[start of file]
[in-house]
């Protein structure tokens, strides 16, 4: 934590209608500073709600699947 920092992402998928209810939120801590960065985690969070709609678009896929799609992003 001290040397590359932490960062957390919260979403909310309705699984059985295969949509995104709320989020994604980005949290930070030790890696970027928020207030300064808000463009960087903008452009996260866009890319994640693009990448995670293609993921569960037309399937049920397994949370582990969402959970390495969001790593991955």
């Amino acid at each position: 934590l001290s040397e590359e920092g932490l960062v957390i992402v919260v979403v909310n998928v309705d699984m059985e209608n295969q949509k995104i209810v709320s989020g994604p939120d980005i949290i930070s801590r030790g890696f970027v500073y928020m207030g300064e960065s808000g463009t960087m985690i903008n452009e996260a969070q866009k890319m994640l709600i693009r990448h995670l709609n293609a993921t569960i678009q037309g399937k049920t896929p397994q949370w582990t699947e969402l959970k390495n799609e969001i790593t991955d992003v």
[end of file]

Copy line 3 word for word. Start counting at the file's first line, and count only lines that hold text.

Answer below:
């Amino acid at each position: 934590l001290s040397e590359e920092g932490l960062v957390i992402v919260v979403v909310n998928v309705d699984m059985e209608n295969q949509k995104i209810v709320s989020g994604p939120d980005i949290i930070s801590r030790g890696f970027v500073y928020m207030g300064e960065s808000g463009t960087m985690i903008n452009e996260a969070q866009k890319m994640l709600i693009r990448h995670l709609n293609a993921t569960i678009q037309g399937k049920t896929p397994q949370w582990t699947e969402l959970k390495n799609e969001i790593t991955d992003v």